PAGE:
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Tuesday, October 09, 2007

Gartner’s top 10 strategic technologies for 2008

Whether you incorporate these technologies or not, they’re not going away, the research firm says.  Gartner Inc. has put “Green IT” at the top of its list of 10 strategic technologies for next year, and the research firm says that if businesses don’t improve data center energy efficiency, the government may force them to do so.  But social networking technologies are also on the list, along with some further-off technological developments, such as server designs that use a resource-sharing approach called a computing fabric.

A strategic technology is something that may have an impact on a business.  And impact could mean driving an investment or posing a threat, said David Cearley, a Gartner analyst.  If your competitors adopt one of these technologies “does that put you at a competitive disadvantage?”

1. Green IT. This is a path that more and more companies are taking as a socially responsible strategy.  A green approach is multifaceted and can affect data center operations in a number of ways, such as moving workloads based on energy efficiency and using the most power-inefficient servers only at times of peak usage, said Carl Claunch, an analyst.  But data centers also face the threat of regulatory action to curb power usage.  “Some event somewhere, a popular movie, some shift in election politics, and suddenly you are forced to change dramatically and it comes with little warning,” he said.

2. Unified communications. This is a path that more and more companies are taking as a socially responsible strategy.  The move to unified communications systems is happening as the world shifts from analog to digital over IP networks.  Companies may make security videos part of this convergence, which may give businesses, for instance, new ways to analyze a retail outlet’s traffic patterns.

3. Business process management. A key trend is the evolution of the business process management suite, Cearley said.  This may include, model-driven development, content and document management, collaboration capabilities, system connectivity, business intelligence activity monitoring and management, rules and systems management.

4. Metadata management. This is becoming important as companies integrate data—for instance, customer and product data and warehouse data.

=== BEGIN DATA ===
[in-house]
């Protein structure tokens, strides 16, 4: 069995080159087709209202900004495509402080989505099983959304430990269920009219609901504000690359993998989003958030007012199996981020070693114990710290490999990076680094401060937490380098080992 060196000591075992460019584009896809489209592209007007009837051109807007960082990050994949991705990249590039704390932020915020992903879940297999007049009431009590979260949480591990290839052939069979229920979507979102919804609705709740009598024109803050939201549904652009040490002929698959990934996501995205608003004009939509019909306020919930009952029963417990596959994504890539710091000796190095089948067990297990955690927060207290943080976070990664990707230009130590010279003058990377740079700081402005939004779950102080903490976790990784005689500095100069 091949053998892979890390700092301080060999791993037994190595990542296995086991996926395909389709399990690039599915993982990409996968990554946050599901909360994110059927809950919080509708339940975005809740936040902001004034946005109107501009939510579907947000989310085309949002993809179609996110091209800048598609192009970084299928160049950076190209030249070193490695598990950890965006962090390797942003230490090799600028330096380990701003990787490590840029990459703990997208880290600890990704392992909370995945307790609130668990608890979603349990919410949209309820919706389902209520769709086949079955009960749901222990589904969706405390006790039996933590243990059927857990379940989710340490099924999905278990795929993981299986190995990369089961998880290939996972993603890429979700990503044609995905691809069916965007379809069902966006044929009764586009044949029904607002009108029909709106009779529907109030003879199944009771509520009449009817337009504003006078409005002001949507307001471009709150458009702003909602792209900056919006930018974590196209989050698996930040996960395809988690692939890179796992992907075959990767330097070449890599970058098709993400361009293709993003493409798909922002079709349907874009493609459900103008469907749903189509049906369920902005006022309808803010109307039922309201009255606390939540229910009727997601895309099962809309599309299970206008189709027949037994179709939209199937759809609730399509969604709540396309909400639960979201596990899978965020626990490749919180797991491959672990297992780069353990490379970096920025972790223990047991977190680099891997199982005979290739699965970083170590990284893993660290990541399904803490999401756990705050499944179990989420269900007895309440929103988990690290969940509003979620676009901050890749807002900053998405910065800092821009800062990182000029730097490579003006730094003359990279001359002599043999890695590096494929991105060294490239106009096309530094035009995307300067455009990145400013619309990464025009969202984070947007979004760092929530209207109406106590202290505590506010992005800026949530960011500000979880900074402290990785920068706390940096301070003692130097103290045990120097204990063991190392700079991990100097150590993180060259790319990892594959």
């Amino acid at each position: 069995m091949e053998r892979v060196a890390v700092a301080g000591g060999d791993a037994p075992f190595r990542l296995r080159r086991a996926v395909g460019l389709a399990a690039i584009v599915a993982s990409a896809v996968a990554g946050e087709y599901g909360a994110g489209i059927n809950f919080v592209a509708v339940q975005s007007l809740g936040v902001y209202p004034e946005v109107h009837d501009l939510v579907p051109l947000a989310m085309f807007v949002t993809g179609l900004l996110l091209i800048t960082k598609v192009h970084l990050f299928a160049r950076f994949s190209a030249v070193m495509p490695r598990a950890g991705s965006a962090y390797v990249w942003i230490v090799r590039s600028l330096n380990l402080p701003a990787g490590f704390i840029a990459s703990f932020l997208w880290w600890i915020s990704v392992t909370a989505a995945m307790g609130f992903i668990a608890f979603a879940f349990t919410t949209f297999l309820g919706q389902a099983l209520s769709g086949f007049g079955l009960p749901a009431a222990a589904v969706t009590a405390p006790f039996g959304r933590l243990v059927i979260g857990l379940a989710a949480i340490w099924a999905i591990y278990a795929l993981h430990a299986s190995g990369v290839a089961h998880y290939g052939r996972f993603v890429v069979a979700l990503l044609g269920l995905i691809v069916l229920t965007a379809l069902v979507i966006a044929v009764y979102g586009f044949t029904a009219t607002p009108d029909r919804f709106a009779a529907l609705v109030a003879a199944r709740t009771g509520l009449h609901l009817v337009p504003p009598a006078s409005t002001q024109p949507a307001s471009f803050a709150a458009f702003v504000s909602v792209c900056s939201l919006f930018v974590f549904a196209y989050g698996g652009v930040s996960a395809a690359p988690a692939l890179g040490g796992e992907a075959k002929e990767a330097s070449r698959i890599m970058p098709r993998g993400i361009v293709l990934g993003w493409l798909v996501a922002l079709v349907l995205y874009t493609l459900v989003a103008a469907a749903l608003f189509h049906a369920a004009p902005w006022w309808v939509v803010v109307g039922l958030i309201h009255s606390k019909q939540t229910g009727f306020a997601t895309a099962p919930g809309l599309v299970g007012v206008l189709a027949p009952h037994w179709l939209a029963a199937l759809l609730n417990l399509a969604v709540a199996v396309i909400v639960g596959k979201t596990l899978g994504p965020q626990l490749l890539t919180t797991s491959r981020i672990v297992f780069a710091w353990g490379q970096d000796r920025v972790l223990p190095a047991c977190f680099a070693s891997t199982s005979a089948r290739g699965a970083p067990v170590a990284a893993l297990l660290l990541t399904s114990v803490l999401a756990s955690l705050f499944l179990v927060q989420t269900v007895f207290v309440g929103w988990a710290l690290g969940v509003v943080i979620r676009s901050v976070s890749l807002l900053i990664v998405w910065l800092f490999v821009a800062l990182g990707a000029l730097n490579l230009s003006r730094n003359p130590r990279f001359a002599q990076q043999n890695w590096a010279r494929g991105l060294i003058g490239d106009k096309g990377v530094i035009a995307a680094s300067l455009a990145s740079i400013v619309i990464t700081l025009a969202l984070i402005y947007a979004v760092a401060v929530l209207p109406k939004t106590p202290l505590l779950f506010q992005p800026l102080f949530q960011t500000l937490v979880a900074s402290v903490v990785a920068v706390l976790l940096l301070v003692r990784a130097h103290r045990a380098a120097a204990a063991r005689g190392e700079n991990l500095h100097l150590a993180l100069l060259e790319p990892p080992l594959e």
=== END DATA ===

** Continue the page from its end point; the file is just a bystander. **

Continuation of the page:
5. Virtualization. Virtualization technology is critical, but not just for consolidation; it also offers a way to mirror production systems for disaster recovery. 

6. Mashups

7. The Web platform.  This is the model for services in the future.

8. Computing fabric.  A server design that is still a work in progress, computing fabric involves treating memory, processors and I/O cards as a pooled resource instead of a fixed arrangement.  Blade servers allow you to do some of this pooling with I/O, Claunch said.

9. Real World Web.  Thanks to the Real World Web, users can have ready access to all kinds of information, including travel information or the location of a jar of pickles in a grocery store.

10. Social software. Social software includes podcasts, blogs and wikis—anything that fosters the development of social networks.
One IT manager at the session, Ted Stoddard, director of operations at Federal Signal Corp. in Oak Brook Ill., a company that makes security and safety products, said he suspects that many people, as he has, have already assembled their strategic plans for next year.

While some of the items on Gartner’s list, such as virtualization, are part of his plan, he hasn’t considered others, such as social networking technologies like blogs.  Those are probably worth looking at, Stoddard said, “but there are more important things to work on now.”

http://www.computerworld.com/action/article.do?command=viewArticleBasic&articleId=9041738&source=NLT_AM&nlid=1

Posted on 10/09
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